Energy Policies and Provisions In The Baltic Sea States

The Baltic Sea nations have had a long history of energy dependence on Russian gas and oil. Although some nations, such as Sweden, Russia and Norway, have headed towards a self-sufficient energy policy; other nations, including Estonia, Latvia, Lithuania and Finland are still heavily dependent on Russia for their energy needs.

It becomes increasingly apparent as to why Estonia, Latvia and Lithuania have had such a hard time becoming independent from Russia when one peers into the history of the Soviet reign. Because these nations were annexed by Russia after the end of World War II (WWII), they only became independent nations after the demise of the Soviet Union in 1991. With such little time to emancipate themselves from the Russian-imposed political shackles, these Baltic Sea nations have yet to devise a comprehensive energy policy that steers away from Russian fossil fuels.

In recent years, the Baltic states of Estonia, Latvia and Lithuania have begun to to emulate their Baltic neighbors in the European Union (EU). Norway and Sweden have invested in alternative forms of energy that have served to reduce their overall carbon-footprint on the world. The ex-satellite nations have a lot to learn from their environmentally conscientious neighbors in the realm of energy provisions.

In the past couple of years, Estonia, Latvia and Lithuania have ascribed to many of the provisions laid-out by their Baltic Sea neighbors, including augmenting the competitiveness of their domestic energy markets, securing and diversifying their sources of energy, and steering towards renewable energy sources.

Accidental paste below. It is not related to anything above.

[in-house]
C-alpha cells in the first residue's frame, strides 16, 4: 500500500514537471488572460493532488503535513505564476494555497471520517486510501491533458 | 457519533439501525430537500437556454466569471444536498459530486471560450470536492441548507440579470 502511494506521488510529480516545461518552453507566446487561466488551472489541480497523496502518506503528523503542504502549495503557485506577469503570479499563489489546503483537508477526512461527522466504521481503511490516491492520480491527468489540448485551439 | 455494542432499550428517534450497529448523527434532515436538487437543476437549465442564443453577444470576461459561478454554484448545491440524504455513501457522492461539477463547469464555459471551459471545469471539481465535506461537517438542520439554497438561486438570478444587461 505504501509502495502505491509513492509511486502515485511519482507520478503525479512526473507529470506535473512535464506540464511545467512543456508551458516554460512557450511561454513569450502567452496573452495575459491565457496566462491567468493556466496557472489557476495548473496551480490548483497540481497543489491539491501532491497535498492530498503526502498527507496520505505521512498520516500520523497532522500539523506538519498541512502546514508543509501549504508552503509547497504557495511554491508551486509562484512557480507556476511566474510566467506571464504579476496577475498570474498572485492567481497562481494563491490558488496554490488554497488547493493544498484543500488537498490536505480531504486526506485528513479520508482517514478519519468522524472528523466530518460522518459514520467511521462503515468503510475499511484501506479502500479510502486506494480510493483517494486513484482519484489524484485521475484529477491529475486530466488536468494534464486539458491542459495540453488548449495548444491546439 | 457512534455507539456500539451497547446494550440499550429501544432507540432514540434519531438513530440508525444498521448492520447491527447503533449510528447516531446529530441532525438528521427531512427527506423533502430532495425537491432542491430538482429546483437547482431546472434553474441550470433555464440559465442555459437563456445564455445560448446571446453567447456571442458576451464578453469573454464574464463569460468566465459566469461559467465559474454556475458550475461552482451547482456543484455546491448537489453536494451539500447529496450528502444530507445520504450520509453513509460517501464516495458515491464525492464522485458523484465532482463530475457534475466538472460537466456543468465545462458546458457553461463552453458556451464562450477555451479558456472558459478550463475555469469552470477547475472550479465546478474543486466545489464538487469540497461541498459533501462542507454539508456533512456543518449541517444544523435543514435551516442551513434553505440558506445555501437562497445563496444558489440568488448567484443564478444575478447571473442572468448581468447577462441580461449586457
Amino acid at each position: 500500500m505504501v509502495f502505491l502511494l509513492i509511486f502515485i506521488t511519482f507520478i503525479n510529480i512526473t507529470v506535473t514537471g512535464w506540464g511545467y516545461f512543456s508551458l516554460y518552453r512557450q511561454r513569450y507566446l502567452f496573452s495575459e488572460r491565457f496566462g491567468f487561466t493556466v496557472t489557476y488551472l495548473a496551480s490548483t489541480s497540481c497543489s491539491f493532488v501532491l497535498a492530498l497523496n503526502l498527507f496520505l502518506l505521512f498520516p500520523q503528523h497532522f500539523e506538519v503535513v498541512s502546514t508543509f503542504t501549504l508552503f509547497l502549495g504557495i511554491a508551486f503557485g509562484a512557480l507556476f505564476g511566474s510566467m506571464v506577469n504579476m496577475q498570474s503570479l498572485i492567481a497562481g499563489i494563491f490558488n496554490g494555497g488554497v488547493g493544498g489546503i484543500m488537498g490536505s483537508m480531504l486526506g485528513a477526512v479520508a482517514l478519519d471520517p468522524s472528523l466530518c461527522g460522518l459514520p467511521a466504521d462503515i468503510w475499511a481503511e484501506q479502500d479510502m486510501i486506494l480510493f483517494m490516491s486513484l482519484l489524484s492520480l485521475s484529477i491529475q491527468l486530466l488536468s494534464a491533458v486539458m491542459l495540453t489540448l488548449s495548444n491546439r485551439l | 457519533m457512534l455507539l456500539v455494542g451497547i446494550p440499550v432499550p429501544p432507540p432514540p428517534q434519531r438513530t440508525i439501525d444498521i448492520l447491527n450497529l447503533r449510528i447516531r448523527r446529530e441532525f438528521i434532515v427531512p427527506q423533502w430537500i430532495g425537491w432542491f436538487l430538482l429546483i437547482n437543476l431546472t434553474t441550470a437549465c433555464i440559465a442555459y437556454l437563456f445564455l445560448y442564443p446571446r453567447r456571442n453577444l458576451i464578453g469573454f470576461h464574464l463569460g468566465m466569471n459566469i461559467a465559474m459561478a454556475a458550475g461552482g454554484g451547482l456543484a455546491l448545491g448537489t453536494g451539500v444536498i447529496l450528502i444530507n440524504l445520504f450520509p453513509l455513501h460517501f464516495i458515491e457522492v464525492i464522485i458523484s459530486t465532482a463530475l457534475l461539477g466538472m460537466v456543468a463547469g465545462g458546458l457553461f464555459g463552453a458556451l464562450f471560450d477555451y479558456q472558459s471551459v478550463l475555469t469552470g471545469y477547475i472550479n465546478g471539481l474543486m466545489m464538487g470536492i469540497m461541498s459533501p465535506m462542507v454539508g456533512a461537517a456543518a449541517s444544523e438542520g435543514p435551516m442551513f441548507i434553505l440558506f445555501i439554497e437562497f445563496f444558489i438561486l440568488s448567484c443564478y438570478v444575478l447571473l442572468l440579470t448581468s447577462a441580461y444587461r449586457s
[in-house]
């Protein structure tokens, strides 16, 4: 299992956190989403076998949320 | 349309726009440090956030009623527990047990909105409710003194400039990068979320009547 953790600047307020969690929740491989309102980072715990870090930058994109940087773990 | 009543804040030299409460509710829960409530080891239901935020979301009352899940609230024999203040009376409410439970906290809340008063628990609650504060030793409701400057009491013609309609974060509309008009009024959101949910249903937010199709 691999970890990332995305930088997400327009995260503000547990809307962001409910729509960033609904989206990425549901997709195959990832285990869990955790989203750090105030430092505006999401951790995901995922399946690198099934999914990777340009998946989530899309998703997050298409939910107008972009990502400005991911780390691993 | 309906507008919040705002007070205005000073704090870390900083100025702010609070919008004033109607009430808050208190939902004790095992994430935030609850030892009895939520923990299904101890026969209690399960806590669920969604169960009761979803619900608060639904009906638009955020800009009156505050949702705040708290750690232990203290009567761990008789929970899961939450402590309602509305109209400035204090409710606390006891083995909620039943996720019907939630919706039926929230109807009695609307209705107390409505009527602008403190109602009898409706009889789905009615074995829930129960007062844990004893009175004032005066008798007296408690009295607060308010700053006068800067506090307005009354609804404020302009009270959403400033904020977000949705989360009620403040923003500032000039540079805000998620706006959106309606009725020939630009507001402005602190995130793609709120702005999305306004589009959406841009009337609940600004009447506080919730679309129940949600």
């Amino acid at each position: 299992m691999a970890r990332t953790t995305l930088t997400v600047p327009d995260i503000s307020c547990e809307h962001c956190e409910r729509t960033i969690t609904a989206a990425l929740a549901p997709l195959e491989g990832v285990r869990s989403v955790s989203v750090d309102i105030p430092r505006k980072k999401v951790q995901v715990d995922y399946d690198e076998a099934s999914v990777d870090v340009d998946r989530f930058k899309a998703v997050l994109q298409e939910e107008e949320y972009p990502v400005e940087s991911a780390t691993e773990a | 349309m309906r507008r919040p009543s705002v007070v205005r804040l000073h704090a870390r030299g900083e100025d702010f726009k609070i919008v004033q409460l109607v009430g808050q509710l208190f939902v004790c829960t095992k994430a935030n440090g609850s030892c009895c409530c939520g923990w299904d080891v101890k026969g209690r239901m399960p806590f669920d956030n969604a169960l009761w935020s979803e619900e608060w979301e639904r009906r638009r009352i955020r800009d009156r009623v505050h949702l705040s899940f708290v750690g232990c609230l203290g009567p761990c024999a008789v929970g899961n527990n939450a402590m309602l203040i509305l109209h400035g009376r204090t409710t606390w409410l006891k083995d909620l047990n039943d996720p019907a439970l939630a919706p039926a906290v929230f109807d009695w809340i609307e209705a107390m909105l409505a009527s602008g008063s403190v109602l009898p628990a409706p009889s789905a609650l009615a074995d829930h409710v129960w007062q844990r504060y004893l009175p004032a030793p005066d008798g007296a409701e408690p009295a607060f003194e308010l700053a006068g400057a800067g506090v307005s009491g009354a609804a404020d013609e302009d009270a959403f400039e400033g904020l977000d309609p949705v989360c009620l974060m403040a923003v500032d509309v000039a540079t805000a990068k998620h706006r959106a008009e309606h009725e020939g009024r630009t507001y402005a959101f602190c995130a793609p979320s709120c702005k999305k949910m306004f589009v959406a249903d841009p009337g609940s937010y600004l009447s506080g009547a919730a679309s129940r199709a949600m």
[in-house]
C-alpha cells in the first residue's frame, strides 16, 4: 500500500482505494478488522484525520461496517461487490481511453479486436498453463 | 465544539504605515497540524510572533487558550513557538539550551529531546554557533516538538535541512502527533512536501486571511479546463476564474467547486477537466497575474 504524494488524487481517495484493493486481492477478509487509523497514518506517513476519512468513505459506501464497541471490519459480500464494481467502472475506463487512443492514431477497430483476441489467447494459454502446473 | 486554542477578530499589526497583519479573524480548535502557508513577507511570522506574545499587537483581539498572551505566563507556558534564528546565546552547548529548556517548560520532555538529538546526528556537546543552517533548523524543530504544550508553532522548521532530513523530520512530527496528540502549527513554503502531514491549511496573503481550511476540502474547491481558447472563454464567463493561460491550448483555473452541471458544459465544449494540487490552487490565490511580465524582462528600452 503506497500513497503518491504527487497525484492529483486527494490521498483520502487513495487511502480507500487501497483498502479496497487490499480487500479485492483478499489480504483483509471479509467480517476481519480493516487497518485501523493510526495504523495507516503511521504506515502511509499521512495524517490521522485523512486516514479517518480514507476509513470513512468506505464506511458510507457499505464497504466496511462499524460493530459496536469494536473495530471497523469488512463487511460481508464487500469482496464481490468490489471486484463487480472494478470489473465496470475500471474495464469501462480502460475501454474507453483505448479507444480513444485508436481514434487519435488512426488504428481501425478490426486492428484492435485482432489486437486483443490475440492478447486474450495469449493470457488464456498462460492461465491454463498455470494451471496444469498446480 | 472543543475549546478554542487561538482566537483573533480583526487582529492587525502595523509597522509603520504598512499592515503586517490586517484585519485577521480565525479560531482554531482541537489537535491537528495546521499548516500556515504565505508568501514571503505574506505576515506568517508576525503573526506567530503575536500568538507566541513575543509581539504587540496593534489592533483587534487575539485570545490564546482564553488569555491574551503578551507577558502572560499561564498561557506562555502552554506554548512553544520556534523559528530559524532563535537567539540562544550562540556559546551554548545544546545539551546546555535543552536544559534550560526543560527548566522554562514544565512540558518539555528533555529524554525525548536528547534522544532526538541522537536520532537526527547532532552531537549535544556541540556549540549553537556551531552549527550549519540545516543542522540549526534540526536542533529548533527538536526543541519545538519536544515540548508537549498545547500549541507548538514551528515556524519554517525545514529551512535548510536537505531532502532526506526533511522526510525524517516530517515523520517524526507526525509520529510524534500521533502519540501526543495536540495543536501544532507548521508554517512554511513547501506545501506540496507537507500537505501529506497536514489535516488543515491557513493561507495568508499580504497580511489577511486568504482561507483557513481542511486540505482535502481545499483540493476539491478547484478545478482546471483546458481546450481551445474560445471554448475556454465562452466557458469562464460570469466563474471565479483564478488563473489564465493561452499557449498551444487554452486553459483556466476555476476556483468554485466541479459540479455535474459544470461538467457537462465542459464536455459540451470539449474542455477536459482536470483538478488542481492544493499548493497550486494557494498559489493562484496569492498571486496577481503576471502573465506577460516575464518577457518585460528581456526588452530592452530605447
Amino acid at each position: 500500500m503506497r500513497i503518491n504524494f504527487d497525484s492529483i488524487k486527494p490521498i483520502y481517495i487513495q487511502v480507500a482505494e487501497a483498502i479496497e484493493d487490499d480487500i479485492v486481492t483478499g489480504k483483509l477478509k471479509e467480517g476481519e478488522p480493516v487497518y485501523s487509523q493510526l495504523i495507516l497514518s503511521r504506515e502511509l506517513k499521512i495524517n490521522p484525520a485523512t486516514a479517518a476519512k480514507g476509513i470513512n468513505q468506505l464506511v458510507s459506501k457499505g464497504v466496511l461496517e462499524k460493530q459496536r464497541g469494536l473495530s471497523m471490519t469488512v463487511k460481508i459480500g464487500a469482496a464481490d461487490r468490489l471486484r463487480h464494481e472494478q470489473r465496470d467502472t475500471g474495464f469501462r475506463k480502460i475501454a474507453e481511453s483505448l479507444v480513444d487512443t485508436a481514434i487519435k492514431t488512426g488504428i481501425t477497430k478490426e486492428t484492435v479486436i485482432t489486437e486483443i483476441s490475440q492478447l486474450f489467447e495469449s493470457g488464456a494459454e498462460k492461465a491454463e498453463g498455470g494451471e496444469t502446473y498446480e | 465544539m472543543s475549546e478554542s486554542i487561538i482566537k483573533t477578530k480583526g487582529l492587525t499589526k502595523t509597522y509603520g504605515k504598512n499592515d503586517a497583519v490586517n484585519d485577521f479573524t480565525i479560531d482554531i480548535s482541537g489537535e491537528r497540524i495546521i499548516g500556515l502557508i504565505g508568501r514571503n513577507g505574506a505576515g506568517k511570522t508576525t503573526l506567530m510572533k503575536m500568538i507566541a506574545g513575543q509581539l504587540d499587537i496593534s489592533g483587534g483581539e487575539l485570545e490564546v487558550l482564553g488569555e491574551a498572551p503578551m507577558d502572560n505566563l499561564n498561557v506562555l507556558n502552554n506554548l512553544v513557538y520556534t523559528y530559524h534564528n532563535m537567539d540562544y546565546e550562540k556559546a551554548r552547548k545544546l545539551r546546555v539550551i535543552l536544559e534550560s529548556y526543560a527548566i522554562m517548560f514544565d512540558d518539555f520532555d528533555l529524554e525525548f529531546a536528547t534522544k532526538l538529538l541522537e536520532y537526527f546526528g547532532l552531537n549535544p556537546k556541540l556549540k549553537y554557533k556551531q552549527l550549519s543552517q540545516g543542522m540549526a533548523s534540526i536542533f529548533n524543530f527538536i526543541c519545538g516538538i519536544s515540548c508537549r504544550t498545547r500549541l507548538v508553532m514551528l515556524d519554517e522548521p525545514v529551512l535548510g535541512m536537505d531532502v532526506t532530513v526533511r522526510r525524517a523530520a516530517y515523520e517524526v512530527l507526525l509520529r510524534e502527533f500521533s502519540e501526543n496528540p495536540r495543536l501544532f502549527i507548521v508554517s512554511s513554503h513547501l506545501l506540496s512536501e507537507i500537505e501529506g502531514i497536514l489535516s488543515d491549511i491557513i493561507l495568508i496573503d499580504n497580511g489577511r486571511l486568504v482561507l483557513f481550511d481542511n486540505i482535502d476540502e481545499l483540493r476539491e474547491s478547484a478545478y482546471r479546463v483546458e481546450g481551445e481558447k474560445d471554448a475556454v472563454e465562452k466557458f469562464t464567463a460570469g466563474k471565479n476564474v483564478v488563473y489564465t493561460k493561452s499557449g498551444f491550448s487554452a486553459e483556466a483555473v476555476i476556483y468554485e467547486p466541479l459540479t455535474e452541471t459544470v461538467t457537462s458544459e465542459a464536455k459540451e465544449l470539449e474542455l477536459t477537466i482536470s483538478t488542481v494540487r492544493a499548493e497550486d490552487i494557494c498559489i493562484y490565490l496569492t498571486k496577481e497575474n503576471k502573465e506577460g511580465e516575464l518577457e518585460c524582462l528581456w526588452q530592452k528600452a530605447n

For example, Latvia has set a precedence for the other two ex-satellite nations to follow. They have started to set very ambitious  objectives for attaining sources of renewable and sustainable energy in the near future. Their ambition is commendable, because they are showing fervent initiative to break away from the dark era of communism.

Lithuania, on the other hand, will become the first Baltic Sea state to serve as the President of the EU in 2013. Being held in such high esteem, Lithuania will have to set a number of precedents on European energy policies in years to come. Lithuania is expected to consolidate the EU's energy infrastructure, while also working to strengthen the common energy policy goals between all of the EU nations.

Lithuania will also be working to tie together a number of pioneering energy projects that will jointly effect all eight EU nations that border the Baltic Sea. The plan is to implement a variety of policies that subserve more accessible, secure and efficient energy markets. Hopefully, Lithuania will be successful in jointly benefiting every Baltic Sea state in the future.

Before any of the aforementioned objectives can be attained, the ex-satellite Baltic Sea states must first work to liberate themselves from their Russian constraints. It may be a long and arduous project, but at their current rate, they should be able to significantly decrease their energy dependence on Russia in the near future. In the end, they still have a way to go before they finally reach a self-sustaining energy infrastructure.

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